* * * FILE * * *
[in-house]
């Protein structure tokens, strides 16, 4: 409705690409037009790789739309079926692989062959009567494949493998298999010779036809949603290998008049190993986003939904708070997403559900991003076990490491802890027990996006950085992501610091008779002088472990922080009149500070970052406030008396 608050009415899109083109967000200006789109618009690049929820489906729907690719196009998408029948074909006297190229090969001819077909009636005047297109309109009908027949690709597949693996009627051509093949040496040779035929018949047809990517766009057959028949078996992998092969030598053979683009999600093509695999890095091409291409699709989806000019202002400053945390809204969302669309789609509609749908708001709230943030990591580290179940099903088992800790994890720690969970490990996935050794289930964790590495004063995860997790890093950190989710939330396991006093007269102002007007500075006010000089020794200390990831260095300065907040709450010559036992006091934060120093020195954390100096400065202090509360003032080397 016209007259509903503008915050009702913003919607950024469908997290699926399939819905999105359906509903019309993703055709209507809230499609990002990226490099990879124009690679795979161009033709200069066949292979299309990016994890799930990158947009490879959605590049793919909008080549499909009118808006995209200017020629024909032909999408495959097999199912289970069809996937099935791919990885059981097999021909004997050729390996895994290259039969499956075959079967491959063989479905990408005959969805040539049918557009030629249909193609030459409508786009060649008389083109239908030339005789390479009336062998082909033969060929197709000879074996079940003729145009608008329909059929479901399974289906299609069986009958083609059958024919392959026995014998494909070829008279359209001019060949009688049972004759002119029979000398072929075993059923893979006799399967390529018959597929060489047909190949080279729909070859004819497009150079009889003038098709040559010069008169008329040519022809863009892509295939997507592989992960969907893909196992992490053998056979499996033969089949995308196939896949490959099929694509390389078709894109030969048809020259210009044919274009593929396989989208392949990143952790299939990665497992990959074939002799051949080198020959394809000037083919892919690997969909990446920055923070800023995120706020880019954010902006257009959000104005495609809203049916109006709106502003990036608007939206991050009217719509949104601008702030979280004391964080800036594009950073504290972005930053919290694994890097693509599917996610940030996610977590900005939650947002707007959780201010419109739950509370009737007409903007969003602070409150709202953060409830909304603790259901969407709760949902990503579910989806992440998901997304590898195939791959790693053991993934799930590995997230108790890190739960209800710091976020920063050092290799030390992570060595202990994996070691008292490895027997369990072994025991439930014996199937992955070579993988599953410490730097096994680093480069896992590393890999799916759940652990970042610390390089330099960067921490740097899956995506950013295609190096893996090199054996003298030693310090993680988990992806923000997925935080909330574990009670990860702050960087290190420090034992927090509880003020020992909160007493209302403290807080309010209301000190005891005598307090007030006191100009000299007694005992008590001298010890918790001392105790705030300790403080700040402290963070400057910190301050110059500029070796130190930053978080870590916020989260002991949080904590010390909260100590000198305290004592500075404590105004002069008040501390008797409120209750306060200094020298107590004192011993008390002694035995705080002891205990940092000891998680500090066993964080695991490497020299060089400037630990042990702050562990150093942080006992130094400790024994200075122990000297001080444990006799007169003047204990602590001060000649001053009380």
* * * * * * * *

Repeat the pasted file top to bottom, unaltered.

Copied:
[in-house]
């Protein structure tokens, strides 16, 4: 409705690409037009790789739309079926692989062959009567494949493998298999010779036809949603290998008049190993986003939904708070997403559900991003076990490491802890027990996006950085992501610091008779002088472990922080009149500070970052406030008396 608050009415899109083109967000200006789109618009690049929820489906729907690719196009998408029948074909006297190229090969001819077909009636005047297109309109009908027949690709597949693996009627051509093949040496040779035929018949047809990517766009057959028949078996992998092969030598053979683009999600093509695999890095091409291409699709989806000019202002400053945390809204969302669309789609509609749908708001709230943030990591580290179940099903088992800790994890720690969970490990996935050794289930964790590495004063995860997790890093950190989710939330396991006093007269102002007007500075006010000089020794200390990831260095300065907040709450010559036992006091934060120093020195954390100096400065202090509360003032080397 016209007259509903503008915050009702913003919607950024469908997290699926399939819905999105359906509903019309993703055709209507809230499609990002990226490099990879124009690679795979161009033709200069066949292979299309990016994890799930990158947009490879959605590049793919909008080549499909009118808006995209200017020629024909032909999408495959097999199912289970069809996937099935791919990885059981097999021909004997050729390996895994290259039969499956075959079967491959063989479905990408005959969805040539049918557009030629249909193609030459409508786009060649008389083109239908030339005789390479009336062998082909033969060929197709000879074996079940003729145009608008329909059929479901399974289906299609069986009958083609059958024919392959026995014998494909070829008279359209001019060949009688049972004759002119029979000398072929075993059923893979006799399967390529018959597929060489047909190949080279729909070859004819497009150079009889003038098709040559010069008169008329040519022809863009892509295939997507592989992960969907893909196992992490053998056979499996033969089949995308196939896949490959099929694509390389078709894109030969048809020259210009044919274009593929396989989208392949990143952790299939990665497992990959074939002799051949080198020959394809000037083919892919690997969909990446920055923070800023995120706020880019954010902006257009959000104005495609809203049916109006709106502003990036608007939206991050009217719509949104601008702030979280004391964080800036594009950073504290972005930053919290694994890097693509599917996610940030996610977590900005939650947002707007959780201010419109739950509370009737007409903007969003602070409150709202953060409830909304603790259901969407709760949902990503579910989806992440998901997304590898195939791959790693053991993934799930590995997230108790890190739960209800710091976020920063050092290799030390992570060595202990994996070691008292490895027997369990072994025991439930014996199937992955070579993988599953410490730097096994680093480069896992590393890999799916759940652990970042610390390089330099960067921490740097899956995506950013295609190096893996090199054996003298030693310090993680988990992806923000997925935080909330574990009670990860702050960087290190420090034992927090509880003020020992909160007493209302403290807080309010209301000190005891005598307090007030006191100009000299007694005992008590001298010890918790001392105790705030300790403080700040402290963070400057910190301050110059500029070796130190930053978080870590916020989260002991949080904590010390909260100590000198305290004592500075404590105004002069008040501390008797409120209750306060200094020298107590004192011993008390002694035995705080002891205990940092000891998680500090066993964080695991490497020299060089400037630990042990702050562990150093942080006992130094400790024994200075122990000297001080444990006799007169003047204990602590001060000649001053009380």